Album Review: Void Rot – Descending Pillars 8 (Death Doom)

Written by Carcassbomb

A pinch on the arse this record is, a solid helping of death doom with an emphasis on the death. I’ve been waiting for this one, waiting. Unfortunately for the rest of you rubes, September is when you’ll be hearing this beast in its entirety. I’d go ahead and call this a safe bet for pre-order, not only does it sound good but you can gauge your expectations by checking out their previous output, a Void Rot/Atavisma split out earlier in 2020 via Everlasting Spew. That split set a tone that I wanted more of, and here it is!

Artwork by Timo Ketola

The harsher side of death doom has really spoken to me since hearing 2019’s Mortifierum album. I know that’s new shoes but it’s where I entered with a fuller grasp of the style and since then I have enjoyed everything like it. Void Rot is very much in the same boat with the darker cadence and death vocals that take the wheel over doomy atmospherics or the traditionally clean vocal style in doom metal. This is something with more of an edge than most doom adjacent genres and with that edge comes a satisfying bite worthy of reminding you that this is indeed a creature worthy of respect within this ecosystem of bands. I’ve heard a lot in 2020, some of the bands are like fucking tiny rabbit shits and then there’s this whole world of apex predators that doesn’t even regard the rest unless it’s for a meal. I dig the predators, they’re few and far between these days in an age when being facetious is the norm.

I suppose this is the point where I reveal what exactly is contained within Descending Pillars rather than gratituously felattio the album for paragraphs on end. The thing is, if there’s much innovation here, I’m too stupid to realise it. The strength of this album lies far more in consistency of tone and overall audio thesis than in terms of techniques or emerging conventions. It very much sticks to a 90’s style of slower death metal that dirges on and on without letting up. It’s a different kind of brutal that’s doesn’t quite hammer in you the face but will confront you over time like the realisation of death on a not so distant horizon.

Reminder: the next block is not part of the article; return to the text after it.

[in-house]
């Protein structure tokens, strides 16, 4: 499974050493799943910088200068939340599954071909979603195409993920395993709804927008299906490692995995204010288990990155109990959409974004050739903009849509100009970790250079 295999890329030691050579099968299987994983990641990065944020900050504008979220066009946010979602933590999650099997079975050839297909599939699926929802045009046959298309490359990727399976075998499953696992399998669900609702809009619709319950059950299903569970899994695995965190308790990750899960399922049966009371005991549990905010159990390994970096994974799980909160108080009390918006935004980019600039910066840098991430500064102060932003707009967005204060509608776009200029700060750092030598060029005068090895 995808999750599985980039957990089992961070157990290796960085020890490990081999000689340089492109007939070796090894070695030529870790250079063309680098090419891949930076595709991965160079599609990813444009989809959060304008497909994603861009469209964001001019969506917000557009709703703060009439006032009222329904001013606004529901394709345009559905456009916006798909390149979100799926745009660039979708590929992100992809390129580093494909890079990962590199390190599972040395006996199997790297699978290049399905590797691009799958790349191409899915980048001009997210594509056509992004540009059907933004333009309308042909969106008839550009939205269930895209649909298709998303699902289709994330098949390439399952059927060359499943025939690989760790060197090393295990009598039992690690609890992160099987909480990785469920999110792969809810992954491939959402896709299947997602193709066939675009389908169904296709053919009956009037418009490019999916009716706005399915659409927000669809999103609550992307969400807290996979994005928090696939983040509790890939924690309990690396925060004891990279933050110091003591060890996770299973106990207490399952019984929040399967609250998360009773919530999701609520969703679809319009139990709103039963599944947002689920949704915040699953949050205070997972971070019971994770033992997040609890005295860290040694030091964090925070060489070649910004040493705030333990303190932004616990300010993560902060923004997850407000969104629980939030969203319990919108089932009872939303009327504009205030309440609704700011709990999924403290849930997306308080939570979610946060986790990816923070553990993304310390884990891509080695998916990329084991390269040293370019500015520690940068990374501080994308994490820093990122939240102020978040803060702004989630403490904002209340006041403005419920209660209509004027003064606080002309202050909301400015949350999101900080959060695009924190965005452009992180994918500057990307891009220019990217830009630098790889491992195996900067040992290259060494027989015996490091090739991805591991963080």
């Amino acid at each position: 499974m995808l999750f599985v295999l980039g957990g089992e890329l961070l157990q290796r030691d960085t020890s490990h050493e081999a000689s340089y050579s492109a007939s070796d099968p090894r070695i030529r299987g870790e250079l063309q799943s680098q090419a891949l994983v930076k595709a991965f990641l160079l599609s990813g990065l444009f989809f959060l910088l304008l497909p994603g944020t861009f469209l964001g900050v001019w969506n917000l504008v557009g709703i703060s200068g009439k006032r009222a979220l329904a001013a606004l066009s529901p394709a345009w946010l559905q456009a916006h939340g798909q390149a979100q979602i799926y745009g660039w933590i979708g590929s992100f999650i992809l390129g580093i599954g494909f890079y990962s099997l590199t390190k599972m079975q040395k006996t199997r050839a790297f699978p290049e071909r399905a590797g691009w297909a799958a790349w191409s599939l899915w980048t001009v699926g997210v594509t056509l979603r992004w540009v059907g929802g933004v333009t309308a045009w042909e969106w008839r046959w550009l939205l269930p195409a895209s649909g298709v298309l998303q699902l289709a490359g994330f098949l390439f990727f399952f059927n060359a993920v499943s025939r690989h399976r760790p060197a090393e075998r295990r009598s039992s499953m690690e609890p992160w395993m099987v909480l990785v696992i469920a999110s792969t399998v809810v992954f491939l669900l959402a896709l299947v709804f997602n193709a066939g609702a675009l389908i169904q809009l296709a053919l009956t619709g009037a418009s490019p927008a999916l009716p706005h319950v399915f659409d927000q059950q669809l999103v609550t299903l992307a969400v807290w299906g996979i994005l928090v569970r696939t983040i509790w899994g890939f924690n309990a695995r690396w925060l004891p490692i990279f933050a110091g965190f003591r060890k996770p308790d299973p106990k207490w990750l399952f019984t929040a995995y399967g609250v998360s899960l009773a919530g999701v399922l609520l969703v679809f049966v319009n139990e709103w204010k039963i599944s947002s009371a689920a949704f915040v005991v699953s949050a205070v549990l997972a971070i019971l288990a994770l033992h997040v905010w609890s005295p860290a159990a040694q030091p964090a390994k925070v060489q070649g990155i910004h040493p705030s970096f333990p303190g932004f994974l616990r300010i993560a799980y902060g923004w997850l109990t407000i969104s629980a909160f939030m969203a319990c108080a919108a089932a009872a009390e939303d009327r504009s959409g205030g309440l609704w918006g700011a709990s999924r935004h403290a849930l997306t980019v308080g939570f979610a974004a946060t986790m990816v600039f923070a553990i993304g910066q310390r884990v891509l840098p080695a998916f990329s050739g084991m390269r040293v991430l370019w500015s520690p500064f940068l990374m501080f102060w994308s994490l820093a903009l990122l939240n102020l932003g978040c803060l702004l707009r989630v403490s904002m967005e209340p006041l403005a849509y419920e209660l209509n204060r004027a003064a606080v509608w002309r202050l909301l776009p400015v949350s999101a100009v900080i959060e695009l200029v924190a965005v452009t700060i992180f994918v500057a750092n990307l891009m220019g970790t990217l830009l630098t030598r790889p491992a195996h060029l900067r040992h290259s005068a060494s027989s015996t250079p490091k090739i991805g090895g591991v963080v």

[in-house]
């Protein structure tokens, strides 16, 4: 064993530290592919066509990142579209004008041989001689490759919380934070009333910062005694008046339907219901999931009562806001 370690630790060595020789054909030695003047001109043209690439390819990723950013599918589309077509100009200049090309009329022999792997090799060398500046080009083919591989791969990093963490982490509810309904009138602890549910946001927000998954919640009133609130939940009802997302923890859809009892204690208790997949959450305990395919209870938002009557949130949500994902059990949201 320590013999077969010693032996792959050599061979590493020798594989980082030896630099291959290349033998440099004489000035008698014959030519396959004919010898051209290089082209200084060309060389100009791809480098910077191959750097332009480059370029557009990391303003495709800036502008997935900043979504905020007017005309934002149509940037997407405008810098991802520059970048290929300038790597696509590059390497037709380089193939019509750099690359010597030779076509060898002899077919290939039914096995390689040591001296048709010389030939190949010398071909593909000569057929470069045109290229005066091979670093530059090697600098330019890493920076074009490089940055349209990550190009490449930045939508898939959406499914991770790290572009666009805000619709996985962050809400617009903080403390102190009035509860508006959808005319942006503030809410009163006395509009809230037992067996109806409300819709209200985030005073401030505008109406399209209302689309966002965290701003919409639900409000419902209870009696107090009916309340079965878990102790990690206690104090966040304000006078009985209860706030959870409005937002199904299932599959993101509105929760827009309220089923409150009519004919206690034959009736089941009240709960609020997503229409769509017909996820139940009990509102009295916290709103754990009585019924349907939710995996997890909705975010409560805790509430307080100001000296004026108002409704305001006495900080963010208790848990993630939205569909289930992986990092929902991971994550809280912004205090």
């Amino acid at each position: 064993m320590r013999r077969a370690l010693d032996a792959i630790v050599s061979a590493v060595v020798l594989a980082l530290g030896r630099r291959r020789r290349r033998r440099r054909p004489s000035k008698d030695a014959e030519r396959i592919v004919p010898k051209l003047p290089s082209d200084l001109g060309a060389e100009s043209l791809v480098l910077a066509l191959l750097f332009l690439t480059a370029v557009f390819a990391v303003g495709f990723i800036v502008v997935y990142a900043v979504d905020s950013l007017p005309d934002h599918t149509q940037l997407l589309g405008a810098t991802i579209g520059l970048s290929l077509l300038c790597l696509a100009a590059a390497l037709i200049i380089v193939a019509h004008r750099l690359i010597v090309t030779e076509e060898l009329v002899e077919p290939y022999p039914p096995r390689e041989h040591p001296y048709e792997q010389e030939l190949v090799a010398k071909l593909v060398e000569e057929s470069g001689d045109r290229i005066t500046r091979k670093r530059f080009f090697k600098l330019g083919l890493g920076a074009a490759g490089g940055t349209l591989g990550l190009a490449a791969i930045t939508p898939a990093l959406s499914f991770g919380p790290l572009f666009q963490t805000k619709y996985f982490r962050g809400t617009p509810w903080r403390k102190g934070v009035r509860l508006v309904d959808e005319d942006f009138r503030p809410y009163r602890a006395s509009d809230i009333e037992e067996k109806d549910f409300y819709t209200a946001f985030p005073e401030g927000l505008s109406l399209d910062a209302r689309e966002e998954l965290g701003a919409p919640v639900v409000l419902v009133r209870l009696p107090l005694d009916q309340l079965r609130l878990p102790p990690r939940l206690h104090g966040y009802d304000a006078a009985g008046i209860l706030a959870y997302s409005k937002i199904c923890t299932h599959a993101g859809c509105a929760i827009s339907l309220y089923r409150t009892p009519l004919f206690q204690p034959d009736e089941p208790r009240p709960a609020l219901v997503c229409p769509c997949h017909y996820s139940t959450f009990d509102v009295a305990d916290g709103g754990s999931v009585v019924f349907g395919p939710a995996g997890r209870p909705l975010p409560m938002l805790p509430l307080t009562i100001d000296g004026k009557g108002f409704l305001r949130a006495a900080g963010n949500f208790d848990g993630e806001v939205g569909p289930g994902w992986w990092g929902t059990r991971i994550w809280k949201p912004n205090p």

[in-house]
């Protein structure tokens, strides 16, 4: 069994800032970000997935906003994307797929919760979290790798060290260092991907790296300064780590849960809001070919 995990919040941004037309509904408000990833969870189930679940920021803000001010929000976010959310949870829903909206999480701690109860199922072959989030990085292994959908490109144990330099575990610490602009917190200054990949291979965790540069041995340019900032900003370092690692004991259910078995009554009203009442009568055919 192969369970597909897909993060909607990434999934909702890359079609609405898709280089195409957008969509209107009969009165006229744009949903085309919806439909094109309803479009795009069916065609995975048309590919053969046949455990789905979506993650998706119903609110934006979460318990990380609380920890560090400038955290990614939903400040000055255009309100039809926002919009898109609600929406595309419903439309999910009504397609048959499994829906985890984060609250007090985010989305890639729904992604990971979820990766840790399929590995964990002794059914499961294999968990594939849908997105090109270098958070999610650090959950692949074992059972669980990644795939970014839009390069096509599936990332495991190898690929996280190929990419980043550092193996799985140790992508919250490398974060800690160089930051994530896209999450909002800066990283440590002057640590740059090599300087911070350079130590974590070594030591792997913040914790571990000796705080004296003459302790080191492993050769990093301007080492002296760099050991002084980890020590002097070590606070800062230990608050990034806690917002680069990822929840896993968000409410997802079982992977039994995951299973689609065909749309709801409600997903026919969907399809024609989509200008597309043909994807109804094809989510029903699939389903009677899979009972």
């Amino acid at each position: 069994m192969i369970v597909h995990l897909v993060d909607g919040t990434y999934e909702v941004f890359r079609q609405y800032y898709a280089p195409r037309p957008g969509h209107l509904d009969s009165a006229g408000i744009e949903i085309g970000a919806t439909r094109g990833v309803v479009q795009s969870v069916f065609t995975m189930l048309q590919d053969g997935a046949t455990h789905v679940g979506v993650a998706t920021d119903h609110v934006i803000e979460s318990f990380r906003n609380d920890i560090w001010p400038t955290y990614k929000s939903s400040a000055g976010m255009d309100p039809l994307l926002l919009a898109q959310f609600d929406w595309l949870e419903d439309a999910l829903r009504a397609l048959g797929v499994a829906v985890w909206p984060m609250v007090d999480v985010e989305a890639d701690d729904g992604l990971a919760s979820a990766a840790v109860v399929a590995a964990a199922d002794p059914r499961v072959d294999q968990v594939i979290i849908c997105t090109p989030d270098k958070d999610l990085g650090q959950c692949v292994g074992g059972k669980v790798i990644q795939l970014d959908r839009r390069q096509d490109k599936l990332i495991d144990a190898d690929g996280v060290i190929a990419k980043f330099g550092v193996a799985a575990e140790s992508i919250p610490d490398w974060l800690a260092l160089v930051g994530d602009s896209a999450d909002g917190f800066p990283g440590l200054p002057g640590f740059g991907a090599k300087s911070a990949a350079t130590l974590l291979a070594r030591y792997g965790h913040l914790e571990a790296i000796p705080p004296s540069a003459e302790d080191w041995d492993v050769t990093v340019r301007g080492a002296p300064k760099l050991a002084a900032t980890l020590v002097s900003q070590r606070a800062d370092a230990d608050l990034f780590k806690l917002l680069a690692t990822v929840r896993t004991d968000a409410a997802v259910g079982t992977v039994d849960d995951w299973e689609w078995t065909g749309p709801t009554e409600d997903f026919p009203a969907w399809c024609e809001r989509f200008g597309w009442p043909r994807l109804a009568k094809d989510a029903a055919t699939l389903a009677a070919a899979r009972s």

The general gist of things is down toned death metal with dissonant doom aspects that generally create a combined sense of urgency and immense. A lot of ground is covered by the drummer on this one who does well to capitalise on key moments but also keep everything in line by maintaining a tight through line that cuts through everything else as a kind of bottom line. It’s a good kit with good sounds and a good drummer, put in a song writing structure that really requires their input. This is the best you can ask for considering the irreverent sound of it all. It’s a lot of work without the glory of showing off. Expect everything from the riffs to the vocals to have a downward quality or motion, where everything carries with a sense of “sinking”. Don’t expect any emerging.

Void Rot: Facebook / Bandcamp / Spotify

September is a bit of a wait, so I apologise for whetting your whistle too early but I very much enjoy this new band and can’t help but jump the gun a bit. The first single (above), also serving as the title track, should give you a pretty decent introduction to the album. It’s almost 9 minutes long and it’s the first track. If you like it then you will like the album, and of course, the album art makes it a perfect get in terms of physical media. This piece is my favorite kind of cover right now because so many album artworks try to convey some very specific and pointed message but this one is in the category of “vaguely cool and interesting”. It’s just well done artwork that conveys a vibe more than a meaning, I’m all about it. Give me blurred images of impossible terrains in places without names and I’ll add so much more imagination to your album.

All in all it’s a solid album that treads exactly the ground it wants to tread rather than new ground breaking routes. With this in mind it also subverts a lot of the trending death metal expectations right now, especially with the OSDM scene being overrun by peeps keen to recapture the days of old, smothering childhood memories. Void Rot however have a mind of their own that isn’t restricted by influence but rather has a brain inexplicably rotted by old school sounds. It’s ye old slow doom with new technology and a modern sense of nihilism, which to me is worth so much more than most of what is coming out right now.

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